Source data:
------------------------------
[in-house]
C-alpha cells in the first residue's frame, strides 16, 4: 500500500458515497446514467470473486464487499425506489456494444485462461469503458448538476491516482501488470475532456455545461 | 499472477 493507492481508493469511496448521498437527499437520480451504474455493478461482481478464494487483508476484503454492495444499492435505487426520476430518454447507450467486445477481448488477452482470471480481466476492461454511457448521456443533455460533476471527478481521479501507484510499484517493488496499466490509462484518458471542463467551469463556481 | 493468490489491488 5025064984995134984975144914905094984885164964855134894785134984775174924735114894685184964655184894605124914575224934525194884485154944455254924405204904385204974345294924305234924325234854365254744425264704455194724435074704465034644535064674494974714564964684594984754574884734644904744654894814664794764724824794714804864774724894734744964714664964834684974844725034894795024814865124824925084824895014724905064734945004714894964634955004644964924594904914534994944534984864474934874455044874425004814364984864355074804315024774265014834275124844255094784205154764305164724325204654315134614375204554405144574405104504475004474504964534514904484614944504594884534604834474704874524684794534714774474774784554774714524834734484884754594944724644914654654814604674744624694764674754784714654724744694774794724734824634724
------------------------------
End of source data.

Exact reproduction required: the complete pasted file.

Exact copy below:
[in-house]
C-alpha cells in the first residue's frame, strides 16, 4: 500500500458515497446514467470473486464487499425506489456494444485462461469503458448538476491516482501488470475532456455545461 | 499472477 493507492481508493469511496448521498437527499437520480451504474455493478461482481478464494487483508476484503454492495444499492435505487426520476430518454447507450467486445477481448488477452482470471480481466476492461454511457448521456443533455460533476471527478481521479501507484510499484517493488496499466490509462484518458471542463467551469463556481 | 493468490489491488 5025064984995134984975144914905094984885164964855134894785134984775174924735114894685184964655184894605124914575224934525194884485154944455254924405204904385204974345294924305234924325234854365254744425264704455194724435074704465034644535064674494974714564964684594984754574884734644904744654894814664794764724824794714804864774724894734744964714664964834684974844725034894795024814865124824925084824895014724905064734945004714894964634955004644964924594904914534994944534984864474934874455044874425004814364984864355074804315024774265014834275124844255094784205154764305164724325204654315134614375204554405144574405104504475004474504964534514904484614944504594884534604834474704874524684794534714774474774784554774714524834734484884754594944724644914654654814604674744624694764674754784714654724744694774794724734824634724